As a result, every combat encounter turns into a living hell. It’s good at least (although it’s really bad!) That the enemies are incredibly stupid – most often they just stand still, while sometimes they don’t react to our hits if you fire from a dead zone that opponents simply don’t see.

The hovercraft is also poorly controlled, which walks from side to side and strives to crash into all obstacles. This is especially painful when we need to maneuver between explosions, moving away from our pursuers, and in case of defeat, start the episode over and stare at the loading screen for a long time. Yes, and departures closer to the finals happen very often.

Everreach: Project Eden game review

Enemies can be easily shot, even without especially looking out from behind shelters.

short and boring

All the few tasks (both story and two and a half side ones) come down to the fact that we need to fly on foot or on a hovercraft from point A to point B, periodically kill enemies, destroy radio towers, clear outposts and collect tokens from the bodies of the fallen . Or, for example, sequentially go through three checkpoints, supposedly finding out the fate of the missing scientific expedition, but in reality just reading notes and listening to information from the drone.

You have to run or drive through large, picturesque places, but generally quite monotonous and empty locations – if they were really created, as the authors assure, by an artist who worked on the films Warcraft and Star Trek: Infinity, then in this case he did not tried hard. Exploring the “vast extraterrestrial world” and “exploring the secrets of a lost civilization buried under the surface of the planet” come down to searching for boxes of ammunition and resources hidden in the corners of the maps.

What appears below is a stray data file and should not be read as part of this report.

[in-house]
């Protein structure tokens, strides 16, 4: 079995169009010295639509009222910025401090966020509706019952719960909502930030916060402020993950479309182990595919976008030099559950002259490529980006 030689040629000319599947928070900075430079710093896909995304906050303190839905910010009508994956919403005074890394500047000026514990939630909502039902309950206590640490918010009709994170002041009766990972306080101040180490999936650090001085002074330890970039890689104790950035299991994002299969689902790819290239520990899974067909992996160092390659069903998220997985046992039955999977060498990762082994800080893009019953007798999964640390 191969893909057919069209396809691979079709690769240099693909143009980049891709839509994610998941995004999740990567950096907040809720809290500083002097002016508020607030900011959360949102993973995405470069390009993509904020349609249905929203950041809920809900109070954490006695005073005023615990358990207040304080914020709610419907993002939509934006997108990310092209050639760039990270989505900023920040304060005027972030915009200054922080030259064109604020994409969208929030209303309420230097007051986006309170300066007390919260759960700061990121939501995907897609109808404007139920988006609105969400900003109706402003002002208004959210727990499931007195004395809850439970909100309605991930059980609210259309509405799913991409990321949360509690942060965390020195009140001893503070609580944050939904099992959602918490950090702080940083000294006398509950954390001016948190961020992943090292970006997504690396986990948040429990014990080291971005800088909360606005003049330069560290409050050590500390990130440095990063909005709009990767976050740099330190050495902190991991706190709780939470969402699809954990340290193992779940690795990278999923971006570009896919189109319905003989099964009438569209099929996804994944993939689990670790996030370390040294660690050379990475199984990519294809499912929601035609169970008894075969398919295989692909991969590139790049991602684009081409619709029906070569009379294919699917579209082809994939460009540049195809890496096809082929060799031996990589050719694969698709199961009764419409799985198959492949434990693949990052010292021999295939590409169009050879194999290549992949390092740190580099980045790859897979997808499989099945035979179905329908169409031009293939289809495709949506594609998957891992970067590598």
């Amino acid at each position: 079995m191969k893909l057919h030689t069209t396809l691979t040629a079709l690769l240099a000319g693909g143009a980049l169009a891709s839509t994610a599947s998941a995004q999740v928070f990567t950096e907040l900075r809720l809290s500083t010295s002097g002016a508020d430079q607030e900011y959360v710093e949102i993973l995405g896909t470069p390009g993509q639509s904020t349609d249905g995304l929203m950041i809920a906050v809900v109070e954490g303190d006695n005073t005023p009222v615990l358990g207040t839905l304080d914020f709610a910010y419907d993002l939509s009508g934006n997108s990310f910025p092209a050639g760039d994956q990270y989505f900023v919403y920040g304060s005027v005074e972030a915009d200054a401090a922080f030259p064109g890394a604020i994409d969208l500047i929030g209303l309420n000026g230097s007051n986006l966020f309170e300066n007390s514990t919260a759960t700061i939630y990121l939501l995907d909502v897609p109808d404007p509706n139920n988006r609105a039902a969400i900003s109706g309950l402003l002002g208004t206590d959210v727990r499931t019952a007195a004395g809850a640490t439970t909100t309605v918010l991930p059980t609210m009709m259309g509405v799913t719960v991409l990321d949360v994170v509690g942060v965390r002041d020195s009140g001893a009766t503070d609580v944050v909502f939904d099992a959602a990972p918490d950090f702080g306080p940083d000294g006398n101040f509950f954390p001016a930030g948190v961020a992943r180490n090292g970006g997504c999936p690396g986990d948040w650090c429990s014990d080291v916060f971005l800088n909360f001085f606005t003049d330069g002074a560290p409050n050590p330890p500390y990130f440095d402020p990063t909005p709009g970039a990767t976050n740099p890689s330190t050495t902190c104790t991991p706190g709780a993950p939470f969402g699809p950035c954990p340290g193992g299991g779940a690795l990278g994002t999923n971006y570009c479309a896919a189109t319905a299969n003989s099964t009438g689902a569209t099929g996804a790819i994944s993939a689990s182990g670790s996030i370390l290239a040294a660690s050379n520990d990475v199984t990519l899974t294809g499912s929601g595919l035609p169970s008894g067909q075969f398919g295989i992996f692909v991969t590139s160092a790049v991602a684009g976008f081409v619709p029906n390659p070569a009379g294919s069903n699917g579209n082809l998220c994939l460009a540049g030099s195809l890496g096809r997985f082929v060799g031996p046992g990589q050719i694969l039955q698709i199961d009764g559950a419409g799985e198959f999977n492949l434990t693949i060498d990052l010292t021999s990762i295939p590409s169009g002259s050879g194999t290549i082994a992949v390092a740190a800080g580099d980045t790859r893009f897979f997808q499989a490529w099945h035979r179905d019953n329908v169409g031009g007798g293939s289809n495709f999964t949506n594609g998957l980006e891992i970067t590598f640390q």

The latter are needed to upgrade the heroine’s numerous skills, which are arranged in Project Eden in much the same way as in Path of Exile – they open gradually as you move along a large and branching skill tree. In addition to pumping health, shield, armor, damage dealt, resource collection efficiency, and so on, we also unlock active combat skills, such as setting a bulletproof energy field or dashing without stamina. But the trouble is that the game ended before I opened at least half of all the abilities.

Here’s the level of local action in general and enemy AI in particular.


Everreach: Project Eden is a scam. The authors (and this is exactly five people) are simply lying when they write about “tactical ground battles”, “fascinating gameplay”, “a well-thought-out level system” and “an extensive game world”, where they supposedly need to explore something. This is an attempt to make easy money on associations with Mass Effect and with something basically good, for which Michelle Clough is mentioned, as well as “an artist who worked on Warcraft” and “Star Trek: Infinity”. They slipped us outright garbage – a short, crooked and poorly optimized craft, most of all reminiscent of pretentious, but insolvent Eastern European shooters from the zero.

Pros: there are good texts, dialogues and characters; there are difficult mini-games; picturesque locations.

Cons: clichéd and short story; few situations of choice; crookedly implemented shooting; half of the skills are not used; locations are mostly empty; poor management; crashes and long loading times; graphics come from zero.